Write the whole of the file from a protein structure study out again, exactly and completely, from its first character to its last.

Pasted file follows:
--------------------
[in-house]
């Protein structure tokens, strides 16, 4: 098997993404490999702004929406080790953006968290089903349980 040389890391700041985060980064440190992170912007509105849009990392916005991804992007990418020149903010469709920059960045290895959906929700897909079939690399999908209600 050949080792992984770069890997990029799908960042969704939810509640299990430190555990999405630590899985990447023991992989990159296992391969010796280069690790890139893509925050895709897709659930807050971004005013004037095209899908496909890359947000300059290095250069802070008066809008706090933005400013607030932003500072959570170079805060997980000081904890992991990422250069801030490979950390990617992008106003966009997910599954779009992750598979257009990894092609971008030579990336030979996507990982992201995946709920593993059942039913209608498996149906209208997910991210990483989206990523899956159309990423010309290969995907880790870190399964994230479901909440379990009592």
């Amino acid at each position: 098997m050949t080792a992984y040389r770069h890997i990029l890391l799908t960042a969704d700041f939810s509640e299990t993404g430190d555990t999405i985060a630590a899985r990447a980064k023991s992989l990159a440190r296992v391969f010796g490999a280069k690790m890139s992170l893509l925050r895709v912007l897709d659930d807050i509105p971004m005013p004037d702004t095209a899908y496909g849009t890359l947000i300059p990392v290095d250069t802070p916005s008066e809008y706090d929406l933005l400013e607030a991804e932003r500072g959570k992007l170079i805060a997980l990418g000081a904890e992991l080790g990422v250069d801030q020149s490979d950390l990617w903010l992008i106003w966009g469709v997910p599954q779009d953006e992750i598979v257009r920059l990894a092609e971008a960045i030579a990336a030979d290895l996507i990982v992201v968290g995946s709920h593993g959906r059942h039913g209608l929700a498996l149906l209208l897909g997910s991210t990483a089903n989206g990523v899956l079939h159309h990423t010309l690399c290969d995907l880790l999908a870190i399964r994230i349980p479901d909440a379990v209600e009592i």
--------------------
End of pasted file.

[in-house]
């Protein structure tokens, strides 16, 4: 098997993404490999702004929406080790953006968290089903349980 040389890391700041985060980064440190992170912007509105849009990392916005991804992007990418020149903010469709920059960045290895959906929700897909079939690399999908209600 050949080792992984770069890997990029799908960042969704939810509640299990430190555990999405630590899985990447023991992989990159296992391969010796280069690790890139893509925050895709897709659930807050971004005013004037095209899908496909890359947000300059290095250069802070008066809008706090933005400013607030932003500072959570170079805060997980000081904890992991990422250069801030490979950390990617992008106003966009997910599954779009992750598979257009990894092609971008030579990336030979996507990982992201995946709920593993059942039913209608498996149906209208997910991210990483989206990523899956159309990423010309290969995907880790870190399964994230479901909440379990009592």
């Amino acid at each position: 098997m050949t080792a992984y040389r770069h890997i990029l890391l799908t960042a969704d700041f939810s509640e299990t993404g430190d555990t999405i985060a630590a899985r990447a980064k023991s992989l990159a440190r296992v391969f010796g490999a280069k690790m890139s992170l893509l925050r895709v912007l897709d659930d807050i509105p971004m005013p004037d702004t095209a899908y496909g849009t890359l947000i300059p990392v290095d250069t802070p916005s008066e809008y706090d929406l933005l400013e607030a991804e932003r500072g959570k992007l170079i805060a997980l990418g000081a904890e992991l080790g990422v250069d801030q020149s490979d950390l990617w903010l992008i106003w966009g469709v997910p599954q779009d953006e992750i598979v257009r920059l990894a092609e971008a960045i030579a990336a030979d290895l996507i990982v992201v968290g995946s709920h593993g959906r059942h039913g209608l929700a498996l149906l209208l897909g997910s991210t990483a089903n989206g990523v899956l079939h159309h990423t010309l690399c290969d995907l880790l999908a870190i399964r994230i349980p479901d909440a379990v209600e009592i």